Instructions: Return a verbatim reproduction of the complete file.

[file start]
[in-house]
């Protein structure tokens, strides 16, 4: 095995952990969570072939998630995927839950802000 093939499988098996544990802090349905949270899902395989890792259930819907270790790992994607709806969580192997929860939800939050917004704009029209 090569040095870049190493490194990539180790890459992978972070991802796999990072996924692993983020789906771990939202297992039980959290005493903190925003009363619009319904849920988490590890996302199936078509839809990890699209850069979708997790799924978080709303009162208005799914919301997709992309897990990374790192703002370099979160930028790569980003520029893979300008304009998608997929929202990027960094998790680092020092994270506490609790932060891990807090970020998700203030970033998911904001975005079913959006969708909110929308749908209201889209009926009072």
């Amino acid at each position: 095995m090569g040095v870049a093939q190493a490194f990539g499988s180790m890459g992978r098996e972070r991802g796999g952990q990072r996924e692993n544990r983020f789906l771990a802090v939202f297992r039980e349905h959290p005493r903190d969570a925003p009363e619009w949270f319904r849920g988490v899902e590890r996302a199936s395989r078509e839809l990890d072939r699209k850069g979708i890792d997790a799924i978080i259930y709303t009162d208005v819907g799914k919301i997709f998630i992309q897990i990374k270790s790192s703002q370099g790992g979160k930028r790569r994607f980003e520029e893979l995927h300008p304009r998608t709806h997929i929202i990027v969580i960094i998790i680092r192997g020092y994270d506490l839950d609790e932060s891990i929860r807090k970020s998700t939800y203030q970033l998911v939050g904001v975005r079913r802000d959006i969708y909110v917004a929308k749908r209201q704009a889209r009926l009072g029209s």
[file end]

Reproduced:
[in-house]
């Protein structure tokens, strides 16, 4: 095995952990969570072939998630995927839950802000 093939499988098996544990802090349905949270899902395989890792259930819907270790790992994607709806969580192997929860939800939050917004704009029209 090569040095870049190493490194990539180790890459992978972070991802796999990072996924692993983020789906771990939202297992039980959290005493903190925003009363619009319904849920988490590890996302199936078509839809990890699209850069979708997790799924978080709303009162208005799914919301997709992309897990990374790192703002370099979160930028790569980003520029893979300008304009998608997929929202990027960094998790680092020092994270506490609790932060891990807090970020998700203030970033998911904001975005079913959006969708909110929308749908209201889209009926009072």
């Amino acid at each position: 095995m090569g040095v870049a093939q190493a490194f990539g499988s180790m890459g992978r098996e972070r991802g796999g952990q990072r996924e692993n544990r983020f789906l771990a802090v939202f297992r039980e349905h959290p005493r903190d969570a925003p009363e619009w949270f319904r849920g988490v899902e590890r996302a199936s395989r078509e839809l990890d072939r699209k850069g979708i890792d997790a799924i978080i259930y709303t009162d208005v819907g799914k919301i997709f998630i992309q897990i990374k270790s790192s703002q370099g790992g979160k930028r790569r994607f980003e520029e893979l995927h300008p304009r998608t709806h997929i929202i990027v969580i960094i998790i680092r192997g020092y994270d506490l839950d609790e932060s891990i929860r807090k970020s998700t939800y203030q970033l998911v939050g904001v975005r079913r802000d959006i969708y909110v917004a929308k749908r209201q704009a889209r009926l009072g029209s």